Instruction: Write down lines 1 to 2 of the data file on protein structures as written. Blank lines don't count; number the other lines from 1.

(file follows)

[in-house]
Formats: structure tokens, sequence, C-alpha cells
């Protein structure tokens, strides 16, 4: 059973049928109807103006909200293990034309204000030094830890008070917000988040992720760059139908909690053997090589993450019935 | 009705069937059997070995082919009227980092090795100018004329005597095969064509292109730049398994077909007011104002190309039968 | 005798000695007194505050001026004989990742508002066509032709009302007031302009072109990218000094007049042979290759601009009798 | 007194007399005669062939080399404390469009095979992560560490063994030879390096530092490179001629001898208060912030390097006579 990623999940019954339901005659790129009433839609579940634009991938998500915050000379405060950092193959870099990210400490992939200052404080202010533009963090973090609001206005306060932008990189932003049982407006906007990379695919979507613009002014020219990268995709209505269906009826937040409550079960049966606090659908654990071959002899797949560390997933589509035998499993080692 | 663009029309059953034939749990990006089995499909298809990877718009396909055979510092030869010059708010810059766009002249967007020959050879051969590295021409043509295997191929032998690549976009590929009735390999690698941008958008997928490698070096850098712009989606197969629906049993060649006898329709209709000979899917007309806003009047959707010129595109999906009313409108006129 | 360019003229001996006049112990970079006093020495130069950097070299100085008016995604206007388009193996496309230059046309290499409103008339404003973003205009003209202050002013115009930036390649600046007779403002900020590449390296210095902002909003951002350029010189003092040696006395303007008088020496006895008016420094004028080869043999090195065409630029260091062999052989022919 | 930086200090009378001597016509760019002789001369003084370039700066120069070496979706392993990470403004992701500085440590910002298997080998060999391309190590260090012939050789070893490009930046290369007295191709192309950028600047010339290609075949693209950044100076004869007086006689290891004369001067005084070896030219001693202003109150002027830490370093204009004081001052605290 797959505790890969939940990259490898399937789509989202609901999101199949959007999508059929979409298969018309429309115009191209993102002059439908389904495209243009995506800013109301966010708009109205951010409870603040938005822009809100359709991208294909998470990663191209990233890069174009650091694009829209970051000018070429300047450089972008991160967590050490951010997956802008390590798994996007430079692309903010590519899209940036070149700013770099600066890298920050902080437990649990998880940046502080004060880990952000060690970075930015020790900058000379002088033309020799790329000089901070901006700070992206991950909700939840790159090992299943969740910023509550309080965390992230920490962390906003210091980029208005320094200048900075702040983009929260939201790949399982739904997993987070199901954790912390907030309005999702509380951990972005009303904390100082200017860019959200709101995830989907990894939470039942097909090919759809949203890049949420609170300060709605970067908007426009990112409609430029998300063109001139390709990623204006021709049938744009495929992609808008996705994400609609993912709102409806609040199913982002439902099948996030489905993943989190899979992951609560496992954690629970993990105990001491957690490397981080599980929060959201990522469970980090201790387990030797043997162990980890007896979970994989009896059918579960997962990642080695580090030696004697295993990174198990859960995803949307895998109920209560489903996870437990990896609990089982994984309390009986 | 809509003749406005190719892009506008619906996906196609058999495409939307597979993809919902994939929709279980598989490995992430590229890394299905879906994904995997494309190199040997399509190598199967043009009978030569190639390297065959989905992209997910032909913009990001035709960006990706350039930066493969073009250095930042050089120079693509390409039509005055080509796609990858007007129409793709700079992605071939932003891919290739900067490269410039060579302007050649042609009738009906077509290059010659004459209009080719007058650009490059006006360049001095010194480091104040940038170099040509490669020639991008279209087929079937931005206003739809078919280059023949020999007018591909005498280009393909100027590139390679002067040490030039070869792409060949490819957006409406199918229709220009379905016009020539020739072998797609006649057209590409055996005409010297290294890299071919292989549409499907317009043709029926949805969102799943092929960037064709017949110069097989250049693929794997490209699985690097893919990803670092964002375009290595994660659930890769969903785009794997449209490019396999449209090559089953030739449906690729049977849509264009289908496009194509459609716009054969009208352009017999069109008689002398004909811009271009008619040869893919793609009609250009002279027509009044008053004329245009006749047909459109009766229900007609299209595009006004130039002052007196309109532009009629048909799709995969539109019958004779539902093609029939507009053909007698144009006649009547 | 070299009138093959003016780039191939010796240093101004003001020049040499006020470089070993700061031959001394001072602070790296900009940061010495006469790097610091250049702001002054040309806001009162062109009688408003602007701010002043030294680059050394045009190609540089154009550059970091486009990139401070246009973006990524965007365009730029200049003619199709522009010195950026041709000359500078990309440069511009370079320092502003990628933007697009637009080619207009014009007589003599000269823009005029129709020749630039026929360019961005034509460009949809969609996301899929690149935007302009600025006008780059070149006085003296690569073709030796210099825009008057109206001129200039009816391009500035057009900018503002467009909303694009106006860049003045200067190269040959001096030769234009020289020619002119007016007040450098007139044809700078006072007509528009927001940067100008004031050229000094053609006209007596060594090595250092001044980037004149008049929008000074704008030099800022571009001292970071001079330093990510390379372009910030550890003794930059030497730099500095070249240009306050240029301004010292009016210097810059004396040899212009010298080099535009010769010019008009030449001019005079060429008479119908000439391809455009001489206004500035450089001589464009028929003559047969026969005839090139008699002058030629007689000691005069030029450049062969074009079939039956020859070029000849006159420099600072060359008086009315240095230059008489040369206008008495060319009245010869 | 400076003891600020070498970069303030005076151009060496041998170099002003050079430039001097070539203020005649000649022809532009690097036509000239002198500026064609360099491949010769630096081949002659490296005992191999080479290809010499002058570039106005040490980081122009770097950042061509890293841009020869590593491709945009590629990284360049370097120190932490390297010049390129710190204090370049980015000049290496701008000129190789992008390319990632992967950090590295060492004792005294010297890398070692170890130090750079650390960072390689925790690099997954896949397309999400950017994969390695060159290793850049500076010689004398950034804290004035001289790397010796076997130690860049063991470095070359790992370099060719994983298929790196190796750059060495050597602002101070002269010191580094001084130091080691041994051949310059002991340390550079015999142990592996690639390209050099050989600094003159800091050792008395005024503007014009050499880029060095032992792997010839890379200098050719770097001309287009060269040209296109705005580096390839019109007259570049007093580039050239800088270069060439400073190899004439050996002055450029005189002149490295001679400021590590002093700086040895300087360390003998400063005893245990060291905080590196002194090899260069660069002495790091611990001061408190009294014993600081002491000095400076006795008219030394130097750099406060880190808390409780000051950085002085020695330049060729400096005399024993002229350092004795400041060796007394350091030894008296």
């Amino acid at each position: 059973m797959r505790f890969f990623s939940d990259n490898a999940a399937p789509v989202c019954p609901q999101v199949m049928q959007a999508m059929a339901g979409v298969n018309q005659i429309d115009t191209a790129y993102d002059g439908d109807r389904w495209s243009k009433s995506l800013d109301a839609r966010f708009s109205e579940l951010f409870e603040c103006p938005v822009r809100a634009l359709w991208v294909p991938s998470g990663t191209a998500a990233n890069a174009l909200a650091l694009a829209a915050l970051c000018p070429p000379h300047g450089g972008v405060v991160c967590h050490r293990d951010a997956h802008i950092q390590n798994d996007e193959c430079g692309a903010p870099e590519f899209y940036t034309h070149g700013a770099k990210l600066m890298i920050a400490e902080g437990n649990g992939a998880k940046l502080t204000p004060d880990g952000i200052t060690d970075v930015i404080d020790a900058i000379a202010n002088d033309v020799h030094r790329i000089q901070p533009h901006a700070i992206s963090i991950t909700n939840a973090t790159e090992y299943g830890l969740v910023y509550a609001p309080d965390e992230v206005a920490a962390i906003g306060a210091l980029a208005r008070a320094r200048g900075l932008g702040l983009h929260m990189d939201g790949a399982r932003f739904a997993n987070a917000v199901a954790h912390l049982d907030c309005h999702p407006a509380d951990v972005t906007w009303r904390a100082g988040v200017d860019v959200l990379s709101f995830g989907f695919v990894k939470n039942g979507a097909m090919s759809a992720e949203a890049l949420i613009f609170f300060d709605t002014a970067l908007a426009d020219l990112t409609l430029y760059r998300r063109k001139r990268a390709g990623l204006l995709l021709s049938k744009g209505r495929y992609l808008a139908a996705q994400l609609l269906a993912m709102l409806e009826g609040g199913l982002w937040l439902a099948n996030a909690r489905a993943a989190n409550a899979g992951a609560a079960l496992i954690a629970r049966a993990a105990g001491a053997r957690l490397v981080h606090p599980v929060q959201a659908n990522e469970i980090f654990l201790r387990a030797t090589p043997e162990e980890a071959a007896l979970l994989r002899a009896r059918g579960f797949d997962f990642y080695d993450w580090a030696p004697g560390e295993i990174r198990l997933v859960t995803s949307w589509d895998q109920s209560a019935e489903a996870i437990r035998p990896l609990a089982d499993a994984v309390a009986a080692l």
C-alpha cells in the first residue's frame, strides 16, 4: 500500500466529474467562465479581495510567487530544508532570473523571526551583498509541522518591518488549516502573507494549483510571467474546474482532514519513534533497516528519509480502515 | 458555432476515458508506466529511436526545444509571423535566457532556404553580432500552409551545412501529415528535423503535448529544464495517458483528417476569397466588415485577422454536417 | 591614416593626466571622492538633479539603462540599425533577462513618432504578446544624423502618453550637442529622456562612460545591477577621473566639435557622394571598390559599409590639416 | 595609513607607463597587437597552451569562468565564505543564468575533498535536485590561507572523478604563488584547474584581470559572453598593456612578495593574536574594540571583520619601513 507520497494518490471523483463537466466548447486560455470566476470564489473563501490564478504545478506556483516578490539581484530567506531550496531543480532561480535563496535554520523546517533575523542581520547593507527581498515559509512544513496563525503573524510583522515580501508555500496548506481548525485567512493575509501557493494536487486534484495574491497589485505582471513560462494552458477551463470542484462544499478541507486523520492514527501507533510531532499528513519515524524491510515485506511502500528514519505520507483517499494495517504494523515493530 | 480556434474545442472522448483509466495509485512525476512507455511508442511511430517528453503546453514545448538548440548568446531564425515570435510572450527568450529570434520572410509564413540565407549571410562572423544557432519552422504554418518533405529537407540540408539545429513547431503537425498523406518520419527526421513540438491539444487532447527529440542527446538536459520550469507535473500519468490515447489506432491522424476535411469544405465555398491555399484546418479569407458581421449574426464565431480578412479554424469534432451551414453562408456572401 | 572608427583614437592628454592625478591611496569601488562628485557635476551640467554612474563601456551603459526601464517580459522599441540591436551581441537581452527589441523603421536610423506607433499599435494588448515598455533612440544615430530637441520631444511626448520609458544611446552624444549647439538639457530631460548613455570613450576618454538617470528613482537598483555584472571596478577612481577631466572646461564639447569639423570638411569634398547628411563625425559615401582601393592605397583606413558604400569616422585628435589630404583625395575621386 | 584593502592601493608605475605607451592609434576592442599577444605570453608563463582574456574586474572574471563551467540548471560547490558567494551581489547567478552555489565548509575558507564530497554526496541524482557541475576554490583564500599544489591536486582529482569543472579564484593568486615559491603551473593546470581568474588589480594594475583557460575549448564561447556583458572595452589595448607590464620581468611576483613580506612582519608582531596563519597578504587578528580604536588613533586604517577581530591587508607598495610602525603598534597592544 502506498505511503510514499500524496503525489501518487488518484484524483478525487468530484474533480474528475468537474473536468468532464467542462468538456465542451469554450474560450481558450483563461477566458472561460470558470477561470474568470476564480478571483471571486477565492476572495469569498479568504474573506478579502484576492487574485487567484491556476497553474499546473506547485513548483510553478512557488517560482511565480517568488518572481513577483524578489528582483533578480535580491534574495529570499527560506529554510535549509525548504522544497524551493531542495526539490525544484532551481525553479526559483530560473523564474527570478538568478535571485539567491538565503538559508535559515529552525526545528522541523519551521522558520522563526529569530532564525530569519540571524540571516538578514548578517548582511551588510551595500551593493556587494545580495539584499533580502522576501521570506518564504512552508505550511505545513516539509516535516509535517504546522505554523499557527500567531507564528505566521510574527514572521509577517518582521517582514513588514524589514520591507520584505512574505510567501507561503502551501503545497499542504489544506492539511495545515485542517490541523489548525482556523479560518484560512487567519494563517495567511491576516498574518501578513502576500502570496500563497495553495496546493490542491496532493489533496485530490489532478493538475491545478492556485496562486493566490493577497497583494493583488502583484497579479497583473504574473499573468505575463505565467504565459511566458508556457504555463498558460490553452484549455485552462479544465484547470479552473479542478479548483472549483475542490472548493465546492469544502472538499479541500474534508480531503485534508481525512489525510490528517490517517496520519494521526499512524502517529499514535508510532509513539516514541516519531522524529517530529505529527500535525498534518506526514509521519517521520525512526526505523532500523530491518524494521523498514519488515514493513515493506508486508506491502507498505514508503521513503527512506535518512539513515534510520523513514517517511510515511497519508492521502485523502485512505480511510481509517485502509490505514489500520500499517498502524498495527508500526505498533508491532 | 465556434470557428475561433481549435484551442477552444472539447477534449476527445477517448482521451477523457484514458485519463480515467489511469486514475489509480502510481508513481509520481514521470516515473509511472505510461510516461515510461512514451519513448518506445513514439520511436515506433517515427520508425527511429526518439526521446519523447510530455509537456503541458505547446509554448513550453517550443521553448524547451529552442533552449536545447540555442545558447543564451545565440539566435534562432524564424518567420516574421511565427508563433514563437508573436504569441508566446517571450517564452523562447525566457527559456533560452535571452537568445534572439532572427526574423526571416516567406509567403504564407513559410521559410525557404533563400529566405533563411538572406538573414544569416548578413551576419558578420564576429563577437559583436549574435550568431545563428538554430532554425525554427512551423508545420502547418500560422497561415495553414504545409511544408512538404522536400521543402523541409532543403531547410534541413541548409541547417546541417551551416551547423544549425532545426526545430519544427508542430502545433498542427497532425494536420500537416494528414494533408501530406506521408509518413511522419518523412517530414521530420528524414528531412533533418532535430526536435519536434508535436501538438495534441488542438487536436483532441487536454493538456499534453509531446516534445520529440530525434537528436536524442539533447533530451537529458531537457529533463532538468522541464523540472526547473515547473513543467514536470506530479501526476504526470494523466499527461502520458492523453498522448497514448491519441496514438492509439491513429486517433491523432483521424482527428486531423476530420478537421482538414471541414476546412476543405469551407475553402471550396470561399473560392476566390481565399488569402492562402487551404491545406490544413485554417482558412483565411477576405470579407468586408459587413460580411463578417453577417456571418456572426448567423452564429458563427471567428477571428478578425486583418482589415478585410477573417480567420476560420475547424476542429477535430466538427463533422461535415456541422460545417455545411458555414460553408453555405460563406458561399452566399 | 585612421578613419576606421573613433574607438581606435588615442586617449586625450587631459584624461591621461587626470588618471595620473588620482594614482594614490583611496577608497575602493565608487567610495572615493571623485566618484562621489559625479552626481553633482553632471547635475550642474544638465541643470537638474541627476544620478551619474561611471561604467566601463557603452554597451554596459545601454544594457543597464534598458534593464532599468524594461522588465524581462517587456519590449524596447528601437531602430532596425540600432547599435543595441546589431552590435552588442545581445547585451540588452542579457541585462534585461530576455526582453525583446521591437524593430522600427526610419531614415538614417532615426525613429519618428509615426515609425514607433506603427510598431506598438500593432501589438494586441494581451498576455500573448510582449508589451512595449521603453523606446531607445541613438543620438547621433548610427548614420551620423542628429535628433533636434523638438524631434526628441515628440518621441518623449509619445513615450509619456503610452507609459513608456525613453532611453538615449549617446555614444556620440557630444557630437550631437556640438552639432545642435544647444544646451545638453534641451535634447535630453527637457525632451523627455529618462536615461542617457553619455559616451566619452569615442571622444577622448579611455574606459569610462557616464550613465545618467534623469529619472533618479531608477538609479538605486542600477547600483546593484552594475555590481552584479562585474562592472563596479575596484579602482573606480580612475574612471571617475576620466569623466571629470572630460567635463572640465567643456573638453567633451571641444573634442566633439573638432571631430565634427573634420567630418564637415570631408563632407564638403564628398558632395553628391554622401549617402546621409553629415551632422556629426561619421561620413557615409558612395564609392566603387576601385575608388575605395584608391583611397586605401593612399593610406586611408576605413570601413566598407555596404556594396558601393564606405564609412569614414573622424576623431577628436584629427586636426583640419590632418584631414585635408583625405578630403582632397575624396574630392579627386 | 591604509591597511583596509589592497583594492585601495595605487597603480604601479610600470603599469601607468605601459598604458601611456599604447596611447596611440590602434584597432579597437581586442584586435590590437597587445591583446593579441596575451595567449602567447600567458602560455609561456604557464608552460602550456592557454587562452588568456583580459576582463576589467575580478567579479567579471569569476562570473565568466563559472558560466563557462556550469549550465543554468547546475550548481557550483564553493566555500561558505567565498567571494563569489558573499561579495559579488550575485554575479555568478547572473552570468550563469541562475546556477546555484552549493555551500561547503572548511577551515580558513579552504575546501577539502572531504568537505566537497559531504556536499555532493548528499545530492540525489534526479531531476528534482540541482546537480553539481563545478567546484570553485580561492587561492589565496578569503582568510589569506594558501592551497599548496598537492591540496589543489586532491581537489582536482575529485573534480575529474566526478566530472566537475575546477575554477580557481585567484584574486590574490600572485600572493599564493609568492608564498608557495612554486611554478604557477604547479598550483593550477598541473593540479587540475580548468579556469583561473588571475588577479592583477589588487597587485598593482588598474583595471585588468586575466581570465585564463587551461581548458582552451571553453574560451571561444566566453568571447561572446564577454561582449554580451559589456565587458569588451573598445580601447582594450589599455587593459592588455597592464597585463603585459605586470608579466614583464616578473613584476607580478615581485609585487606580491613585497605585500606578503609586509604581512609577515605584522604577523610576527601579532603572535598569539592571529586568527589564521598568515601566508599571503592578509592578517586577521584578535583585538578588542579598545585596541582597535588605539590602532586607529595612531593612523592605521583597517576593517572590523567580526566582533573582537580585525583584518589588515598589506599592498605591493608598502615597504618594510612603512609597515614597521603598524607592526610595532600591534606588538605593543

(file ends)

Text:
[in-house]
Formats: structure tokens, sequence, C-alpha cells